More than £5 million up to £10 million£67,050
More than £10 million up to £20 million£134,550
More than £20 million£269,450

There are a number of exemptions from the ATED charge including:

  • Letting to a third party on a commercial basis (so long as the occupant is not related to the owner.
  • Where the property is used as part of the business of a property trading or developing.
  • Where the property is being redeveloped or held as stock for resale by a property developer.
  • Property held by trading companies for the use of employees in the trade.

Capital Gains Tax

Capital gains tax will be payable on any profits realised in relation to UK residential property.

For individuals and trusts, gains on the disposal of UK residential property will be taxable at up to 28%.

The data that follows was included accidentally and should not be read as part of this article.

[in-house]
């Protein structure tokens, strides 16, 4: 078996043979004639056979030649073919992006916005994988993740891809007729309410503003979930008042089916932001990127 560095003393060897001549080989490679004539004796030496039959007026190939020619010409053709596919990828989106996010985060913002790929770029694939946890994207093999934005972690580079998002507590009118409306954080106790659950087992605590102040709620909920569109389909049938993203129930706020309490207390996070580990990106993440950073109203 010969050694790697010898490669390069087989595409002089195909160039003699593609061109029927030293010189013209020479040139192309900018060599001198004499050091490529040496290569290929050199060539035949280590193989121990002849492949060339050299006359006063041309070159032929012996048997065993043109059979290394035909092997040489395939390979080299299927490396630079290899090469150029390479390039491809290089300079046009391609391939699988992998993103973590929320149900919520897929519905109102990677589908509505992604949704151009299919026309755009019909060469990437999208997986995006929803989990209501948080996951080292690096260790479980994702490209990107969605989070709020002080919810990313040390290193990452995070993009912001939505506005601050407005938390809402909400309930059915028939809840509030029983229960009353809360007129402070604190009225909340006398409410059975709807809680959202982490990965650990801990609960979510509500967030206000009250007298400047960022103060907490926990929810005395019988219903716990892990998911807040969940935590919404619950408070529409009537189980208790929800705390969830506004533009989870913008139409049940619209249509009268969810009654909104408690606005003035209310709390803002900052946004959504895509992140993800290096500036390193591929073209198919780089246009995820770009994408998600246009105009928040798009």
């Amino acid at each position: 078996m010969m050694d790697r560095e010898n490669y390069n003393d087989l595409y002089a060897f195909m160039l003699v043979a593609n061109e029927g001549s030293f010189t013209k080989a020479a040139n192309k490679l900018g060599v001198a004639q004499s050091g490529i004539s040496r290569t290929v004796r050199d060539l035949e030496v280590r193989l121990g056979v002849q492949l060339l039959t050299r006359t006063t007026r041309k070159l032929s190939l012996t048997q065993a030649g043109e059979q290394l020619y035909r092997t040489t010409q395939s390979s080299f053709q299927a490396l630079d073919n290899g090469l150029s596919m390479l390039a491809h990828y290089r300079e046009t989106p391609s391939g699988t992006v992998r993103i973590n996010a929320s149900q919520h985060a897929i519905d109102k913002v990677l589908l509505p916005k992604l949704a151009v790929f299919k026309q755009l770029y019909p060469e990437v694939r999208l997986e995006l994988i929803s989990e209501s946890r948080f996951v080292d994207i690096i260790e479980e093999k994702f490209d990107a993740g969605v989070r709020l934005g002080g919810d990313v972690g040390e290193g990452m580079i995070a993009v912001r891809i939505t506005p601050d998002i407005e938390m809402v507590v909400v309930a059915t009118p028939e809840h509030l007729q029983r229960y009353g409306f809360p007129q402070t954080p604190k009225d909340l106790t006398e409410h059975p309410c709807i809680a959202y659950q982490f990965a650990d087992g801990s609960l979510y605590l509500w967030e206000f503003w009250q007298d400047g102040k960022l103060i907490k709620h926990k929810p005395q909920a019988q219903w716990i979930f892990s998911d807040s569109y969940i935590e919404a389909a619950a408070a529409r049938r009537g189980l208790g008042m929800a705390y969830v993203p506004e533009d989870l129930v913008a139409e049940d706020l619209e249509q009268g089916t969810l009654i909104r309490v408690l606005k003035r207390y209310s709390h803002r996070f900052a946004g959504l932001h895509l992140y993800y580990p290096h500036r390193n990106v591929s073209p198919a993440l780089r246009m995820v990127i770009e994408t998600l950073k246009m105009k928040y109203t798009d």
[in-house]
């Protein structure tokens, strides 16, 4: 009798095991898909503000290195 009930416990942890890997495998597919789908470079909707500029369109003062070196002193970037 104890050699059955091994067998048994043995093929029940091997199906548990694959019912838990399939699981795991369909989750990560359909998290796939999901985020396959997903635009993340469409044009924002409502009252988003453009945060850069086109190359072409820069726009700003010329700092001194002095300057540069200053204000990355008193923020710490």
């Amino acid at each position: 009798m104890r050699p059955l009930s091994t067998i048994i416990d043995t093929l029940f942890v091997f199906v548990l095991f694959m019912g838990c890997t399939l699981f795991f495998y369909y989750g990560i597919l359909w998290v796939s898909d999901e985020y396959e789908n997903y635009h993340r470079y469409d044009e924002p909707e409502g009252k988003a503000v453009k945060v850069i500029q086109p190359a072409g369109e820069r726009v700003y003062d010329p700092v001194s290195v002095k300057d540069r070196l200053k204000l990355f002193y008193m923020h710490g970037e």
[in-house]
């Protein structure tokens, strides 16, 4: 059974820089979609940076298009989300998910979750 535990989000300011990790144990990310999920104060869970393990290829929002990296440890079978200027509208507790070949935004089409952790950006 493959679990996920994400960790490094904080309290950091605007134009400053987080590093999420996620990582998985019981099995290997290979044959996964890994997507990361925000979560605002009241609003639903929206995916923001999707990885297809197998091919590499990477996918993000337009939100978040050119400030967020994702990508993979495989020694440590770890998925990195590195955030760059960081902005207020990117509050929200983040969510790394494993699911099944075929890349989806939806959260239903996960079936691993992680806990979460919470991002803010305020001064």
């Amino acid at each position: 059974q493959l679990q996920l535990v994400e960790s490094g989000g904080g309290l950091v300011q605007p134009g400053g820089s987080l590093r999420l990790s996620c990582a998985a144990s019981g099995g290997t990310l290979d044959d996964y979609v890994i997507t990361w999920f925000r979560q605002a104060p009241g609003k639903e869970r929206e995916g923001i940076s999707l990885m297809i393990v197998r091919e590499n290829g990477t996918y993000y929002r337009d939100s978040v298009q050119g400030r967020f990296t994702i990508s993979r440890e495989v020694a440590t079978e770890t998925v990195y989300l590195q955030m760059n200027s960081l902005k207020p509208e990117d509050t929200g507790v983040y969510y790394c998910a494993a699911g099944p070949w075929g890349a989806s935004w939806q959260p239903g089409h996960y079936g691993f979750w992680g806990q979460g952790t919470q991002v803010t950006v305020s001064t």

It may be possible to exempt the gain from tax if it was the owner’s, or a beneficiary of the trust’s, Principal Private Residence (PPR).

For non-residents:

  • You must have spent at least 90 midnights in the UK property in a relevant tax year, or
  • You must have spent at least 90 days in any other UK property that you own.

In order for the property to qualify as a PPR.

For companies, there is a corporation tax charge on gains on disposals of interests in UK land (including commercial and residential property), and on indirect disposals of UK land.  In relation to property disposals since 6th April 2019, companies need to register for corporation tax and may need to submit a corporation tax return to declare the disposal, and pay any tax due at the normal corporation tax rates of between 19% and 25%.  There is no PPR relief available for companies.

Stamp duty land tax